Borderlands, or Where is the Source of Corruption? (Touch of Evil)

By JON THOMPSON

“as the camera moves
through the streets of the Mexican border town
the plan was to feature
a succession of different and contrasting
Latin American musical numbers—
the effect, that is, of
our passing one cabaret orchestra after another. In
honky-tonk districts on the border,
loudspeakers are over
the entrance of every joint, large or small,
each blasting out its own tune
by way of a ‘come on’ or ‘pitch’
for the tourists. The fact that the streets are
invariably loud with this music

was planned as a basic device
throughout the entire picture. The
special use of contrasting mambo-type rhythm numbers       with rock’n’roll
should be developed . . . also
either the shot itself,
or its placing,
should have

a bewildering effect:
one just doesn’t know
what’s happening . . . ”

 

Note: The poem’s language has been fashioned out of Orson Welles’s December 5, 1957, lengthy memo to Universal Studios. The preview version that Orson Welles saw of his film occasioned a fifty-page passionate objection to the studio’s butchered version of it.

 

Jon Thompson edits Free Verse: A Journal of Contemporary Poetry & Poetics and the single-author poetry series Free Verse Editions.

[Purchase your copy of Issue 05 here]

Borderlands, or Where is the Source of Corruption? (Touch of Evil)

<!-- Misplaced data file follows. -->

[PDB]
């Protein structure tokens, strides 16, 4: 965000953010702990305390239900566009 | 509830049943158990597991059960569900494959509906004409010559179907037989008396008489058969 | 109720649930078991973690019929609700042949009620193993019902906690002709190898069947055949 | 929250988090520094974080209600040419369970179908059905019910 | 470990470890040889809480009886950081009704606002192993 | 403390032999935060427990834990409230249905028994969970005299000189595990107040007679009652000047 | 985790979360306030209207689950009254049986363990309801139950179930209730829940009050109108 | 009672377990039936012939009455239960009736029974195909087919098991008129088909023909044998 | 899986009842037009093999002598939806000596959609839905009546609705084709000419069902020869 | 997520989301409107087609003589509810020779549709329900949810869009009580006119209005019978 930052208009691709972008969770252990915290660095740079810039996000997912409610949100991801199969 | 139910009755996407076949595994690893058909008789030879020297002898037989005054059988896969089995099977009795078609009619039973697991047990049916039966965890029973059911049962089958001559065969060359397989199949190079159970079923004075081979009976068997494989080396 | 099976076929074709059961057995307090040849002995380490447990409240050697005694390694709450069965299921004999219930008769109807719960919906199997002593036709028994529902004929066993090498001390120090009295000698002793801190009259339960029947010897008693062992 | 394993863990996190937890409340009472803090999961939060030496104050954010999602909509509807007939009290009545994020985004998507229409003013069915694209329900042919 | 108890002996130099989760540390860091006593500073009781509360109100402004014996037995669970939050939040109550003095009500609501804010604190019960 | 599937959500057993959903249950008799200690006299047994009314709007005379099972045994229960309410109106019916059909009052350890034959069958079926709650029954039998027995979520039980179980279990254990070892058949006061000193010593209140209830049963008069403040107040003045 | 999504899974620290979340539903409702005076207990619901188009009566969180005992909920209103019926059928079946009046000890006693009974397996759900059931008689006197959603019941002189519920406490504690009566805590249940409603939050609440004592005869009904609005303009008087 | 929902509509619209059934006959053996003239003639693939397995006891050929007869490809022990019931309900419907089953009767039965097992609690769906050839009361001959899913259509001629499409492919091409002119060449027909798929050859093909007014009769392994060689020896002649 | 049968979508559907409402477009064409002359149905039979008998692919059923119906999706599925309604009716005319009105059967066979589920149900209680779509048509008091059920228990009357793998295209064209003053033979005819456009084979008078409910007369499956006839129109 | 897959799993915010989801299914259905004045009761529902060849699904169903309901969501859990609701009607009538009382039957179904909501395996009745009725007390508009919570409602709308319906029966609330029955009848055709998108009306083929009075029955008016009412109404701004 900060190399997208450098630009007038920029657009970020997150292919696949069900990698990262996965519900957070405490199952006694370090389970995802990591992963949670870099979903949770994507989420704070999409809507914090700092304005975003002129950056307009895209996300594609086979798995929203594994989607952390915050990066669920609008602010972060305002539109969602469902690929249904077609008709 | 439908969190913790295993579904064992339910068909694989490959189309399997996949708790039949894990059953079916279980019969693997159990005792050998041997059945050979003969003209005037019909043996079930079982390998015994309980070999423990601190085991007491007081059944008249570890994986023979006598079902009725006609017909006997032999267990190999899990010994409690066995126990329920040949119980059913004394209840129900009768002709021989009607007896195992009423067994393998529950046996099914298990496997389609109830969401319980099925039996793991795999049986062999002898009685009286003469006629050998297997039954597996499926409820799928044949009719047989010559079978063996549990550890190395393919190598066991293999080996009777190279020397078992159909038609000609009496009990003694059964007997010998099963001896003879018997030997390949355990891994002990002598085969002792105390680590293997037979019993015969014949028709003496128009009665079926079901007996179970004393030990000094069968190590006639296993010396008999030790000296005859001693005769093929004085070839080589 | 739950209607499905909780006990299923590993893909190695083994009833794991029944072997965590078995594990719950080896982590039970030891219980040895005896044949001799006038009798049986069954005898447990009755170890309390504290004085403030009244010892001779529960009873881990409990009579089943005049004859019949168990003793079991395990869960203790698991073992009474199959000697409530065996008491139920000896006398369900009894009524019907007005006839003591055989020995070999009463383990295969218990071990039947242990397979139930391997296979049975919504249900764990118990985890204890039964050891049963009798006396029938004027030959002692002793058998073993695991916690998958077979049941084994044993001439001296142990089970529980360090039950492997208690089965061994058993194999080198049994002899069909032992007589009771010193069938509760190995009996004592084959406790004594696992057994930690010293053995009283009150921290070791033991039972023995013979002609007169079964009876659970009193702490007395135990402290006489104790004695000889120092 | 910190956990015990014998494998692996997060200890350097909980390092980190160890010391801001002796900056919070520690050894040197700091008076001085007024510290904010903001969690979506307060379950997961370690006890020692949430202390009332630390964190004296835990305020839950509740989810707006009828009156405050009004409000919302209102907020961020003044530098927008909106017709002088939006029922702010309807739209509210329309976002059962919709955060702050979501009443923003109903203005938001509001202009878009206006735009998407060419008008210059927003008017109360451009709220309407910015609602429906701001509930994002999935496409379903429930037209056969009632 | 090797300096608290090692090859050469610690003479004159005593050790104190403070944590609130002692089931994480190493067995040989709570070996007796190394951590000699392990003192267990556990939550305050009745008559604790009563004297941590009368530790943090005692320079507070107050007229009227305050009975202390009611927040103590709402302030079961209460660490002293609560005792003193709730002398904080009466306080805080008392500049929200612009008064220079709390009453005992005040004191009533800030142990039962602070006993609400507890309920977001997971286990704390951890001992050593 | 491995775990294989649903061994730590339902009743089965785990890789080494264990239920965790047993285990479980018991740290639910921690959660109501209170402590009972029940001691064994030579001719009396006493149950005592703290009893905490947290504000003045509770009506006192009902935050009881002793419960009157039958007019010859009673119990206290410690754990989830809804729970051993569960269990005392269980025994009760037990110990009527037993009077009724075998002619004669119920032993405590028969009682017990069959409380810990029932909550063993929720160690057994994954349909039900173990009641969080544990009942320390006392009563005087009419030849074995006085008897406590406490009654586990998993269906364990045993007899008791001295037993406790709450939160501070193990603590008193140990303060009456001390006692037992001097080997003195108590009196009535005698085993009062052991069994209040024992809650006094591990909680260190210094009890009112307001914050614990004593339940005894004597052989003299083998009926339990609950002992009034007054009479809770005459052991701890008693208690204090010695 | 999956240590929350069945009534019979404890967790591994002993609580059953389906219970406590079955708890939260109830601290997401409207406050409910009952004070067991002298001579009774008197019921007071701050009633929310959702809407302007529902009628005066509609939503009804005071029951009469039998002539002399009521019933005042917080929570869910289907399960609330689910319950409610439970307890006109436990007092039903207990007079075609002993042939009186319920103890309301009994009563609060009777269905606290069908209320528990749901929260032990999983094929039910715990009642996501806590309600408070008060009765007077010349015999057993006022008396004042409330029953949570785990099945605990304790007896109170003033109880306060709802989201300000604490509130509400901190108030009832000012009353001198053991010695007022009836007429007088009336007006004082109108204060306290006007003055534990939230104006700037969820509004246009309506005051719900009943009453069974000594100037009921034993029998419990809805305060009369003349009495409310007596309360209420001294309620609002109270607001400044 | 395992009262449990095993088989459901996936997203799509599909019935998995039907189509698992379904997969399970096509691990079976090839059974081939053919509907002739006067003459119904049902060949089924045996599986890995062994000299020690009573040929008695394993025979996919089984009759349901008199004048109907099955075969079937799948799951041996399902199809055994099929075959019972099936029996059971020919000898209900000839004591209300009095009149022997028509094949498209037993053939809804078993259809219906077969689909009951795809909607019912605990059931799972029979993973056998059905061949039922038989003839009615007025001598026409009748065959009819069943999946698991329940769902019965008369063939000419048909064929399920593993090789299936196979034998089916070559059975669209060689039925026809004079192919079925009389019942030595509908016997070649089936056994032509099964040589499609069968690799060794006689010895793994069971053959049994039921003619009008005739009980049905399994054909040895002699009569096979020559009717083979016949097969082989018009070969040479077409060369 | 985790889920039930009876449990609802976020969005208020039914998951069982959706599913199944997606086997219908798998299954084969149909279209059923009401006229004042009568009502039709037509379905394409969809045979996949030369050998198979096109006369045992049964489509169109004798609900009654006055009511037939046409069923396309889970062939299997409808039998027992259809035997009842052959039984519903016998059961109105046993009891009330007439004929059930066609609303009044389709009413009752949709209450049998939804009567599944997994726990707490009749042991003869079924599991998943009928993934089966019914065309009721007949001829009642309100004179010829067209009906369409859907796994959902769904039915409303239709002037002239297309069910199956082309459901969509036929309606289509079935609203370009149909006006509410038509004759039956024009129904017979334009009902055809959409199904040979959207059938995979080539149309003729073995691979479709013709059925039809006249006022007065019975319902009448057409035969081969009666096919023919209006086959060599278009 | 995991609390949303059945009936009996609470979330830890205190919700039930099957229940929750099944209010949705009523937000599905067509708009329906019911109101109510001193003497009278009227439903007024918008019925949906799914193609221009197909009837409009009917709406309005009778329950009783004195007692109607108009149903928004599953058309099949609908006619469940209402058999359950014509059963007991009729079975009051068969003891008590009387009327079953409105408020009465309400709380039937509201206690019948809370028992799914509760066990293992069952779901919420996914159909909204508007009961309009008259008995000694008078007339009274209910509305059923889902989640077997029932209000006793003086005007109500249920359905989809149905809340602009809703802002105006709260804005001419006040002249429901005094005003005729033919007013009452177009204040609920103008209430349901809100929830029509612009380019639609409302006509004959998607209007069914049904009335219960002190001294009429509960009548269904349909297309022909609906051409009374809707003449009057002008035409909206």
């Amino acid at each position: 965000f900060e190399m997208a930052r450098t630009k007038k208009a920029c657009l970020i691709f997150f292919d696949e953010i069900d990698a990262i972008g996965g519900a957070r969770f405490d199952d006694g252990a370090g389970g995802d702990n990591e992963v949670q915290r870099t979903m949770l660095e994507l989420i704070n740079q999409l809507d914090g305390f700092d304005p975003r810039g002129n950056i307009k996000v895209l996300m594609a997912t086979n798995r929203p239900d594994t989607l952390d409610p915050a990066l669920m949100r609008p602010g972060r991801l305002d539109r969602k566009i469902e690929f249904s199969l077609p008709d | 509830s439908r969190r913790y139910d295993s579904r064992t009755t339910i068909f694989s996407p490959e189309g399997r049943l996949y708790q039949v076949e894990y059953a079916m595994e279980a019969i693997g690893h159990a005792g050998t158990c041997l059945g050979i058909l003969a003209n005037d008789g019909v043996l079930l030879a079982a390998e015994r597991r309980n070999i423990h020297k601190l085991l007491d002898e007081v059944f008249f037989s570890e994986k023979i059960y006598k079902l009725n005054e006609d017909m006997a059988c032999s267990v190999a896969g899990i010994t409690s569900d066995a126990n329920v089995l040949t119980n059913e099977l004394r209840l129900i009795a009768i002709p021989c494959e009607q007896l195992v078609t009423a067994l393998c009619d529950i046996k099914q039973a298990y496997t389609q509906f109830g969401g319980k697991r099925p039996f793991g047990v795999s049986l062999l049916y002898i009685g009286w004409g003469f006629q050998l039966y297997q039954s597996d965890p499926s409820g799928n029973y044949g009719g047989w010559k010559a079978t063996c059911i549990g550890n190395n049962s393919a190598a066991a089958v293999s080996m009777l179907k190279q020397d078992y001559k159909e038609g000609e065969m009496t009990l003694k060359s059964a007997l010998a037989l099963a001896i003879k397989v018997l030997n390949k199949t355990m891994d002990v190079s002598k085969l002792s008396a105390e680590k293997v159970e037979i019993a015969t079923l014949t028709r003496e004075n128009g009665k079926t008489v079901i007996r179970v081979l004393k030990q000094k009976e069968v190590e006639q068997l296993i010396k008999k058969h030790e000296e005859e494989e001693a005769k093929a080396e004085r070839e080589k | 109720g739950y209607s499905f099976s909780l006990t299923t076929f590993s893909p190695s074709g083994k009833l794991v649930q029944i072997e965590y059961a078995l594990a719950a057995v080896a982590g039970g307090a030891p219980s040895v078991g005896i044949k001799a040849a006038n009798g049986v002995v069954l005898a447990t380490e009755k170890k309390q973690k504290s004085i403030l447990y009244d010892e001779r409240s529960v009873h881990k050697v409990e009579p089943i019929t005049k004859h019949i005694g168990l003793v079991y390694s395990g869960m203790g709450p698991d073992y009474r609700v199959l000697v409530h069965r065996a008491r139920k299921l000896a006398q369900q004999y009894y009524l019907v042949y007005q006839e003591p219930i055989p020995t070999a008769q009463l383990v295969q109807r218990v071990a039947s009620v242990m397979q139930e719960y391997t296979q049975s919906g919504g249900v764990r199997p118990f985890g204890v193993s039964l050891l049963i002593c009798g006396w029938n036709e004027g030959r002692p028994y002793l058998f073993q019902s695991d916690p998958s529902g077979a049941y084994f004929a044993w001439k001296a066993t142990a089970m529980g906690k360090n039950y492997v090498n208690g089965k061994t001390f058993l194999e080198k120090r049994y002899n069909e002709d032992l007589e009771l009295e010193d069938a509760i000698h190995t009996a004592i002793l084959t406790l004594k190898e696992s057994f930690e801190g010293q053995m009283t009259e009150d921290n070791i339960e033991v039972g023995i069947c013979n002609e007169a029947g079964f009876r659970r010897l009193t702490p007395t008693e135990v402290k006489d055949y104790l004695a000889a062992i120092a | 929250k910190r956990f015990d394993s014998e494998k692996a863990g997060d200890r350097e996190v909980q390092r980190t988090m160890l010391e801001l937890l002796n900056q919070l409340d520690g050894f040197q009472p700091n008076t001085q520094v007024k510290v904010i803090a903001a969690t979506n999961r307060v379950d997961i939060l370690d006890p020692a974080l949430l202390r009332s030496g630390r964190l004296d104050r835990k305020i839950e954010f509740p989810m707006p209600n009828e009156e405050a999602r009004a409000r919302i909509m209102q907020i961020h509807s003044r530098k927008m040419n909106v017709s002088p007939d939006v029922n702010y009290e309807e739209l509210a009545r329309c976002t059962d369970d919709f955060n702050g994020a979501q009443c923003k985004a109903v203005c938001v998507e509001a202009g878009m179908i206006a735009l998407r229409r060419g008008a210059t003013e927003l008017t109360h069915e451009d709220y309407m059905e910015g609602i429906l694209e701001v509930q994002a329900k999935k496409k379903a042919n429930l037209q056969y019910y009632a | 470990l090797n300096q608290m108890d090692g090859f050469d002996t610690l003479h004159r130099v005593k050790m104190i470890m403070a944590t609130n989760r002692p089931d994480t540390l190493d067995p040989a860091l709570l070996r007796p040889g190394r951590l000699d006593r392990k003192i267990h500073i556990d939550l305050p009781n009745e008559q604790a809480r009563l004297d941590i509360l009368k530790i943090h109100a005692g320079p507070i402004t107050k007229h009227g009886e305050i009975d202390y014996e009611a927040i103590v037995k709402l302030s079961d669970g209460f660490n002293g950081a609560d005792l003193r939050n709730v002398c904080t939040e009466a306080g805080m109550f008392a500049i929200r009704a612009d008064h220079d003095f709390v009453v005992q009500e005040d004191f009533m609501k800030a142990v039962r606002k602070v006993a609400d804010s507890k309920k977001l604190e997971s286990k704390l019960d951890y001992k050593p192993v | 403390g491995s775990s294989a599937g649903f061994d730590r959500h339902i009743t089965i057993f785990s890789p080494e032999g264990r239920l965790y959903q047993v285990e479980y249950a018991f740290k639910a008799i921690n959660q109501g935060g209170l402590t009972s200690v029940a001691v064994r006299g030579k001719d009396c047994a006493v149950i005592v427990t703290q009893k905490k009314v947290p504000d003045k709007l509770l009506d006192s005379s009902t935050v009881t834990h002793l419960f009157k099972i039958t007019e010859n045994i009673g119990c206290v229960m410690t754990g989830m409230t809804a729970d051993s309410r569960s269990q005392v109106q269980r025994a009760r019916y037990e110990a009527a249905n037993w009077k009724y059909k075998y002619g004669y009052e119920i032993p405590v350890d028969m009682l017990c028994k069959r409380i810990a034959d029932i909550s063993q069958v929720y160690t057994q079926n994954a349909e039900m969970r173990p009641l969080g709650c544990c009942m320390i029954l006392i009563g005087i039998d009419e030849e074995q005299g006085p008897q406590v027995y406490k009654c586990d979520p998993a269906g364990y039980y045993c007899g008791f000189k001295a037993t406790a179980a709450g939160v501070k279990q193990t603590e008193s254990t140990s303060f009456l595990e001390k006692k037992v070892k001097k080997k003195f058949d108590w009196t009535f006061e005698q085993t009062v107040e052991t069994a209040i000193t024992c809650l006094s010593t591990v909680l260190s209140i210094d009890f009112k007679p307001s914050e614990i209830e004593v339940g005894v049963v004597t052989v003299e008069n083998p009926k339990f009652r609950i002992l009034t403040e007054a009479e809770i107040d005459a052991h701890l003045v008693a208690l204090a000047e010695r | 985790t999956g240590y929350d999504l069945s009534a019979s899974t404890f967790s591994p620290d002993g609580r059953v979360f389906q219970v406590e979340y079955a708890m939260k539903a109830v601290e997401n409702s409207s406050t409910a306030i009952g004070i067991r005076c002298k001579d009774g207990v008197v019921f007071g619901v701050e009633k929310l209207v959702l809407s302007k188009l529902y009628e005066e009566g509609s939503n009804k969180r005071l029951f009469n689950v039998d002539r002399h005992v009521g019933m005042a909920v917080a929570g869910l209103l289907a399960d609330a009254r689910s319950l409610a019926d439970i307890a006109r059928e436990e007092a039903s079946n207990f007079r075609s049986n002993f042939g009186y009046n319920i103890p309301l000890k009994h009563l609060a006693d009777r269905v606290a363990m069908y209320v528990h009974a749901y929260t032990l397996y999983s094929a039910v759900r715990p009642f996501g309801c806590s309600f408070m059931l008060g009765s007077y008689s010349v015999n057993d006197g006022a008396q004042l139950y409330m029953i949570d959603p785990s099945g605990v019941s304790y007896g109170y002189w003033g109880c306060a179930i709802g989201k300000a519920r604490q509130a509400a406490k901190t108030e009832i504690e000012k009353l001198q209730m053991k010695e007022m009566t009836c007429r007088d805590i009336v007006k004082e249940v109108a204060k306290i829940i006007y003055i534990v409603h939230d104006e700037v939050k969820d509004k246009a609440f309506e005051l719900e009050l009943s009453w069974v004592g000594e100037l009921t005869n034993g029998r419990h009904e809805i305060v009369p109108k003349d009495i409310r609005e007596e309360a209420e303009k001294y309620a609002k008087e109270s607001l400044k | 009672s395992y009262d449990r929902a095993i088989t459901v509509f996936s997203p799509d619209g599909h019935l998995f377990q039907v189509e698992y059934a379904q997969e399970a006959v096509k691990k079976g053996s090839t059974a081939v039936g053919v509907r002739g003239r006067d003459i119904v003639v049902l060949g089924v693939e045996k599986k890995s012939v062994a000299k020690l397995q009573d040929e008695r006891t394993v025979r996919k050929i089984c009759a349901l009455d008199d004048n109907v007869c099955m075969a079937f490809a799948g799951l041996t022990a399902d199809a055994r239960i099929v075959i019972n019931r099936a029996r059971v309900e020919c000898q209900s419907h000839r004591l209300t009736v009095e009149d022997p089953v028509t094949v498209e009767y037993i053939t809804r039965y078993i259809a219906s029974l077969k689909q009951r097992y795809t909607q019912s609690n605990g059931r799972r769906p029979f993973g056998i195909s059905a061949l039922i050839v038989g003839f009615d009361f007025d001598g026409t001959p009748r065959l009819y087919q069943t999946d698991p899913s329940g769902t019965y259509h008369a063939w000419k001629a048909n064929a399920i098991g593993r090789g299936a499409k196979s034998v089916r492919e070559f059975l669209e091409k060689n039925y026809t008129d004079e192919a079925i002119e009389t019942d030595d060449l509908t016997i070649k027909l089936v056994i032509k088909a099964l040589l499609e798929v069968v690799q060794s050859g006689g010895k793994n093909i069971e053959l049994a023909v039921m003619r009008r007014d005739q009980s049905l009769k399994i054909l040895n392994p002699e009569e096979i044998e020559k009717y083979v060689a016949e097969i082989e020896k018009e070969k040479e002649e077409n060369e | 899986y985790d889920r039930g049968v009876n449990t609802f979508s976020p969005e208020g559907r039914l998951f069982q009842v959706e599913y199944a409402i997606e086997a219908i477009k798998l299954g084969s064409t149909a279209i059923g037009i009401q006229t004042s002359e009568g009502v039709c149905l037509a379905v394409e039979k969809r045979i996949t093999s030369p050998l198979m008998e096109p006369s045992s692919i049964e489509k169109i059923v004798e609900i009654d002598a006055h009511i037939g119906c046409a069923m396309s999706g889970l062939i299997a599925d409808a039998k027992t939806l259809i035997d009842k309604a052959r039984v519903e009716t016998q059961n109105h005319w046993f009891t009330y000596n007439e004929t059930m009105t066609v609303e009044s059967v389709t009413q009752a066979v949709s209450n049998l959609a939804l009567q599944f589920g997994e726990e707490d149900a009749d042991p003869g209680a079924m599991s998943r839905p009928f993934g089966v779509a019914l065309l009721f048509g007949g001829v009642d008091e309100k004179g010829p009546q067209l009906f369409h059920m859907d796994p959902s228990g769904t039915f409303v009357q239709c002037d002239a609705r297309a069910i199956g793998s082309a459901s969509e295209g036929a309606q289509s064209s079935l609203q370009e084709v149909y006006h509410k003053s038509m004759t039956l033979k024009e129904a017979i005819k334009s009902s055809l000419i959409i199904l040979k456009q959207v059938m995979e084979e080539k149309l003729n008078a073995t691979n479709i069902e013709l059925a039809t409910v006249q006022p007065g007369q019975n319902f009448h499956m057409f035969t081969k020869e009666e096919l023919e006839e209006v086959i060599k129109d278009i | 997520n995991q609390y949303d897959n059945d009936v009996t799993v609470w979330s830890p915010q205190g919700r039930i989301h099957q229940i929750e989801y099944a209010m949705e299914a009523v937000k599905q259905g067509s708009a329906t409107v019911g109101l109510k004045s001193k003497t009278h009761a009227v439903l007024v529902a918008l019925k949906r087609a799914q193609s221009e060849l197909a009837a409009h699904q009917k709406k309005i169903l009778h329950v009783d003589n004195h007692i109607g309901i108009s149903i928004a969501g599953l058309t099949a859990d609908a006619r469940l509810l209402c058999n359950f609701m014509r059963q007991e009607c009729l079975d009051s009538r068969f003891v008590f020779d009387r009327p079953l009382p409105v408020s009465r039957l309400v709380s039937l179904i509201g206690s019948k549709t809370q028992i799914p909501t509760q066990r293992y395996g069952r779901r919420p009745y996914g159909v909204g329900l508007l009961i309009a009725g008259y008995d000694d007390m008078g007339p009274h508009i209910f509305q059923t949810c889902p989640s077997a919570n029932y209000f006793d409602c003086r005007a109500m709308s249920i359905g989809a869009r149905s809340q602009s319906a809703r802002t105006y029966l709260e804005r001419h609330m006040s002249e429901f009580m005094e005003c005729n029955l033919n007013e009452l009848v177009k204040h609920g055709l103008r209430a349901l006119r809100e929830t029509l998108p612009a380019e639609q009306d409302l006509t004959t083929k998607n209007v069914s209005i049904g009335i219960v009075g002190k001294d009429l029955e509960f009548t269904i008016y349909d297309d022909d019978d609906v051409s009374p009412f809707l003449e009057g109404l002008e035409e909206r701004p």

Related Posts

Mesquite plant

July 2021 Poetry Feature: Burlin Barr

BURLIN BARR
but the wolf tree was there and there was a place where // trophies hung: entire / bodies slung there in semi permanence // turning into everything / imaginable between a fresh body and shit and a variety // of trash; except Otis; he kept his right in front / of the house even

Recife, Brazil

Translation: Poems by Lara Solórzano Damasceno

LARA SOLÓRZANO DAMASCENO
Nosotras, who for millennia have steered warships, / sailing through seas made invisible. / Nosotras, who walked barefoot through valleys of stinging nettle, had our name ripped from the book of history / our biography from the scientific treatises

Ice fishing

June 2021 Poetry Feature

CORRIE WILLIAMSON
You lamented the absence of a human sound for longing, / like the loon has, like the wolf. I think of you reading / to your donkey the day he died, the passage where Odysseus / kisses the soil, how the beast moved away from you, / stood quietly in the clover, then returned...